Less physically tangible is V2Green's offering of software that will enable utilities to manage electric car charging loads smartly. Utilities implementing V2Green's technology will be able to track the location of any electric car in the system when its driver plugs in to recharge. While the company is developing prototype boxes to facilitate the car-utility interface, John Clark, its president, sees similar circuitry being integrated into the cars, eliminating the need for this special electronic box. So, gradually, the pieces are starting to come together: the vehicles, the chargers and the controlling software.

Perhaps the personal highlight of the conference was briefly speaking to and video taping former Intel chief Andy Grove, who was the luncheon keynote speaker on the opening day. I think you'll appreciate his vision for moving us forward at a more rapid pace towards an EV World.

SAN FRANCISCO CHRONICLE: Plug-in hybrids generate buzz in San Jose, by David R. Baker, Chronicle Staff Writer­cgi-bin/­article.cgi?f=/­c/­a/­2008/­07/­23/­BU6711TF9S.DTL The plug-in hybrid car is ready for its close-up. Once known only to a small group of devotees, the ultra-high-mileage cars have generated enough buzz to draw about 650 people to a plug-in conference in San Jose Tuesday.

GREENTECH MEDIA: Making Plug-In Hybrids a Must Buy: Carmakers, utilities and policy makers converged in Silicon Valley this week to trade ideas about how to get a lot of consumers to buy plug-in hybrid electric cars. by Ucilia Wang­articles/­making-plug-in-hybrids-a-must-buy-1168.html The Future of Plug-In Hybrids Reed M. Benet outlines the potential successes and pitfalls of the plug-in hybrid market from the groundfloor of this year's Plug-In conference:­articles/­the-future-of-plug-in-hybrids-1215.html About Coulomb Technologies:­video-player/­colombtech.html Interview with Andy Frank:­video-player/­godfather.html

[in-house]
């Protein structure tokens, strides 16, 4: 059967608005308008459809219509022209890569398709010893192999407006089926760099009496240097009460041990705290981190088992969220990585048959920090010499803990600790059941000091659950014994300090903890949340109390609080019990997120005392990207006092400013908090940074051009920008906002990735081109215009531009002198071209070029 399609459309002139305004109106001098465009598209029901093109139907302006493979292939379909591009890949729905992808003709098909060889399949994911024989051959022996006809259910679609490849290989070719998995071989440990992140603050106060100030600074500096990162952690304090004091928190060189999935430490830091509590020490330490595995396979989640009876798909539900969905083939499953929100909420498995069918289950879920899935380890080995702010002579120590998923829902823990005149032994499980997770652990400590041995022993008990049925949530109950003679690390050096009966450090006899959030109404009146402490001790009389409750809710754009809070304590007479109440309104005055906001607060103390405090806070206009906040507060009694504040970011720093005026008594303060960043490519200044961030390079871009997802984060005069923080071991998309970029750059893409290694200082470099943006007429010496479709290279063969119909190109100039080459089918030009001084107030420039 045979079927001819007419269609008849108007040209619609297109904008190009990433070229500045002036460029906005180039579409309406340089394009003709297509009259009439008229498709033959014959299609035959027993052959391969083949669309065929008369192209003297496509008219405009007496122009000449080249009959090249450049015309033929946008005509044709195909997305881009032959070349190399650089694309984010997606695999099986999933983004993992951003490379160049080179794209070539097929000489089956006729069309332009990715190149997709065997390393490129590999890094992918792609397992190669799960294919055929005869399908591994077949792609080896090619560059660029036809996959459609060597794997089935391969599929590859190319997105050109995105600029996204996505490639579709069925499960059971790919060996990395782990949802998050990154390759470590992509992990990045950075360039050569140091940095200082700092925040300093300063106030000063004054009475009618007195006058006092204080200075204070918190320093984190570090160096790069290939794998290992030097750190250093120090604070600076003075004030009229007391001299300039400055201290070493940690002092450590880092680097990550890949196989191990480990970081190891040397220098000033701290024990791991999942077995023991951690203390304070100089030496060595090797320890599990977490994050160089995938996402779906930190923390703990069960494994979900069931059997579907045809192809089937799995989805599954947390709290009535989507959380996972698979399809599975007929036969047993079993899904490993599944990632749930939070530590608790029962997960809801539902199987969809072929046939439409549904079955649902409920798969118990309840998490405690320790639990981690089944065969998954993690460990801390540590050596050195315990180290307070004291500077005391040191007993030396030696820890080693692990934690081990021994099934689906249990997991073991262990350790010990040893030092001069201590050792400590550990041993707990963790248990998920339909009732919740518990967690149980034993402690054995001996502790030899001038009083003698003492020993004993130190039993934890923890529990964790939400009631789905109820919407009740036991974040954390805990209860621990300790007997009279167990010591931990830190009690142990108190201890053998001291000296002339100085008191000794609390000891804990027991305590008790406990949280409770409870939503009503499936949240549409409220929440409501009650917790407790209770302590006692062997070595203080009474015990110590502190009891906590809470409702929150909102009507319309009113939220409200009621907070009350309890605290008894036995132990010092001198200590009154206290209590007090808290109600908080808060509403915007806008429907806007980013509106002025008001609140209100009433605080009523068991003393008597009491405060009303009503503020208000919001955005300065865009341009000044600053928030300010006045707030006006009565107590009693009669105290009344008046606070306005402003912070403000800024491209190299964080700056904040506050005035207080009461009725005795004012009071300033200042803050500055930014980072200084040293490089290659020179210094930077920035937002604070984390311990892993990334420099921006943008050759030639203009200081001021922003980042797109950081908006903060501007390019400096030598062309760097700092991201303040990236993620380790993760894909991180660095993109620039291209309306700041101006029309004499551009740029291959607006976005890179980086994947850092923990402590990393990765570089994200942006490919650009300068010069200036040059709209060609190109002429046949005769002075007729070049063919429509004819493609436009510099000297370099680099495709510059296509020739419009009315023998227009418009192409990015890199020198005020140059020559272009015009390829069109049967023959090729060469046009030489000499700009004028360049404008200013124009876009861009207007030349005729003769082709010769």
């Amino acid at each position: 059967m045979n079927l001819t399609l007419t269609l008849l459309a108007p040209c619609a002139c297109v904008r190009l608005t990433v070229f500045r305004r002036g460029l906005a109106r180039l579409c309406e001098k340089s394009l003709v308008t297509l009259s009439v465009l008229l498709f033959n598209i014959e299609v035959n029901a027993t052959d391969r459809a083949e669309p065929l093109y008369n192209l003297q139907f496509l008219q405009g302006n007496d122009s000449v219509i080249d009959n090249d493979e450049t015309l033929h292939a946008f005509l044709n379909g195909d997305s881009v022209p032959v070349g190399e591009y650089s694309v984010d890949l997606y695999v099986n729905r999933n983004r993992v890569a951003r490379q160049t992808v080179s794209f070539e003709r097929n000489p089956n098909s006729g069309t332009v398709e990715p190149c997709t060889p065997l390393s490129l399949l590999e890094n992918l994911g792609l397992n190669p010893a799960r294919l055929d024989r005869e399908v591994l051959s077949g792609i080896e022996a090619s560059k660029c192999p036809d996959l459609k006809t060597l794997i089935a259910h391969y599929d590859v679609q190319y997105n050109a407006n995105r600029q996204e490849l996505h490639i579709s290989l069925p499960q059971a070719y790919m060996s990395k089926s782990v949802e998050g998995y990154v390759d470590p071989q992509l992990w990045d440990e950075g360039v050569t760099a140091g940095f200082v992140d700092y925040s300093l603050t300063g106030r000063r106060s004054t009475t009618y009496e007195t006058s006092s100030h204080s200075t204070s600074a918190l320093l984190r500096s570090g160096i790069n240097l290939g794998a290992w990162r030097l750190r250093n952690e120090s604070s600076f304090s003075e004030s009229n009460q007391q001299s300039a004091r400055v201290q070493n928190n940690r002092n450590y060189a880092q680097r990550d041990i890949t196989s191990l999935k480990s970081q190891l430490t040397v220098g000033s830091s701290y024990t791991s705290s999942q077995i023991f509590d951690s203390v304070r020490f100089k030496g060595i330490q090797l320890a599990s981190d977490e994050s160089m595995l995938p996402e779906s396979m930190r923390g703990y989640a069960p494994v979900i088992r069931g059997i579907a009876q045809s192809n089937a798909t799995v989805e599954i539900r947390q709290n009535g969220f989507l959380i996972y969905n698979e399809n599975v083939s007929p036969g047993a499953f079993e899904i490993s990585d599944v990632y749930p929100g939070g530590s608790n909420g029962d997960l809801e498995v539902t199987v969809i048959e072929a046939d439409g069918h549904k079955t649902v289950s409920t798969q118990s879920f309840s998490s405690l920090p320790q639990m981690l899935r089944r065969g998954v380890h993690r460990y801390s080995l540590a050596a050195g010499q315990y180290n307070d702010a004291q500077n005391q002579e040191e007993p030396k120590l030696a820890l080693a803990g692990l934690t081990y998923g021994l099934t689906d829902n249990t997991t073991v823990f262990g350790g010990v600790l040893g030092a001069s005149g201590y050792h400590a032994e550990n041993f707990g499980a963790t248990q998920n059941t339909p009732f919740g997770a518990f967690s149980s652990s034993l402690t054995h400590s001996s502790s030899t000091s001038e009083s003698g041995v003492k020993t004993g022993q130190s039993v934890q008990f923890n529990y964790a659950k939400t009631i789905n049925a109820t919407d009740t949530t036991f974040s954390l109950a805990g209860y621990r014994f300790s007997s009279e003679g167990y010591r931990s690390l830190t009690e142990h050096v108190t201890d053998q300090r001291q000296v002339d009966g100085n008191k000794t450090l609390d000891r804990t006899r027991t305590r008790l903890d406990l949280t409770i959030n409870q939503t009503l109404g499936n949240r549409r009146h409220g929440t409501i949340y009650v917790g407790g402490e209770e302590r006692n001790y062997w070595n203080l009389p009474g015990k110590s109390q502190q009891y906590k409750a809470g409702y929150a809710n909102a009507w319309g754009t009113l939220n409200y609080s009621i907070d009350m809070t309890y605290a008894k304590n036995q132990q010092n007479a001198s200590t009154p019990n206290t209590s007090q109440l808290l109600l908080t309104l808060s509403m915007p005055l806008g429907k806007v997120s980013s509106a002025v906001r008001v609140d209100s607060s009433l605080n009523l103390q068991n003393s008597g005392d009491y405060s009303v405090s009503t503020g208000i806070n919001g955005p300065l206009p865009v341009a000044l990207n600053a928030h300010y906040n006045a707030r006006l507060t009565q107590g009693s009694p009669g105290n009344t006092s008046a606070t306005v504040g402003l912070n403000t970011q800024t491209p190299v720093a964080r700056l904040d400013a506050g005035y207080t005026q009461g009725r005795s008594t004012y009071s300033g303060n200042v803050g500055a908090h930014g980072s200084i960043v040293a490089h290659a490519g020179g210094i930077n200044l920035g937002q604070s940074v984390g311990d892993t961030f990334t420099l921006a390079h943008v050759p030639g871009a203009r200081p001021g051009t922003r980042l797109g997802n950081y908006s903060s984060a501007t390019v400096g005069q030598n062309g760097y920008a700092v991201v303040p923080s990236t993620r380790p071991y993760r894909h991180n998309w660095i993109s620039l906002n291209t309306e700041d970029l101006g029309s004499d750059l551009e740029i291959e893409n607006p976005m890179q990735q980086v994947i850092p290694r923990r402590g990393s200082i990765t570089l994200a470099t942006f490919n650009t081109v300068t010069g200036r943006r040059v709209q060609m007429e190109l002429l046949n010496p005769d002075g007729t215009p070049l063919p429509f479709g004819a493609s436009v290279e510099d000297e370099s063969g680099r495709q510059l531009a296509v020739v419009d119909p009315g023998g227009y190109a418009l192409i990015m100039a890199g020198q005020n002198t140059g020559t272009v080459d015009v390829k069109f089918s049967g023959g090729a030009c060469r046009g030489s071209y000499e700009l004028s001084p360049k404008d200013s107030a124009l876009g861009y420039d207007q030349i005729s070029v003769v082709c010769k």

FORBES.COM Two-minute video: Electric Cars Spark Bright Future The greatest challenges the industry faces for mass adoption.­video/­?video=fvn/­tech/­stc_hydrid07280 . Plus profile and interview at the conference: Plug-In Cars Zoom Forward: California activist Felix Kramer is leading the charge for hybrid electric plug-in vehicles. By Sarah Terry-Cobo­2008/­07/­29/­kramer-plugin-hybrid-tech-communting08-cx_stc_0729kramer.html?partner=email

Felix Kramer is in the right place, at the right time, hawking the right product...."I realized that cars really are the fulcrum of the economy," Kramer told at the Plug-In 2008 Conference in San Jose, Calif., last week. "If you can change cars, you can change many things. It is the end of business as usual, and the car industry needs to figure out ways to build cars that are not using fossil fuels."

GM spokesman Rob Peterson says the automaker and Kramer have the same goals. "He wants [plug-ins] for the same reason GM wants them--to get away from the use of petroleum and because they offer an environmental solution," Peterson says.

The real challenge, Kramer says, is convincing automakers to build plug-ins on a large scale. Even though they agree that plug-in electric vehicles are a good idea, few have committed to mass production. "They're not convinced, or they are still in a business as usual mode," he says. "They don't understand that the world around them is changing and these things are going to have to happen."

Despite Kramer's criticisms, automakers and industry experts say he is a pioneer in spreading the gospel of plug-ins. "It wasn't until Felix came along that they got some traction, because he's a promoter," says Andy Frank, a mechanical engineering professor at the University of California, Davis, who built the first hybrid vehicle in 1972.

Mark Duvall, program manager of electric transportation at Palo Alto, Calif.-based EPRI, says Kramer has become synonymous with plug-ins. "If you want to find out the Daily Kos or the most prominent source of public info about plug-in hybrid electric vehicles, it's Calcars," he says.

All these efforts, Kramer says, has "helped to create a grass-roots demand for a new product. It didn't come from a company or from the government, it came from people saying, 'This is what we want. Build it for us.' "

WIRED.COM: Plug-In 2008 By Chuck Squatriglia­cars/­2008/­07/­wiredcom-plug-i.html This summary is the launching pad for six separate reports on the conference.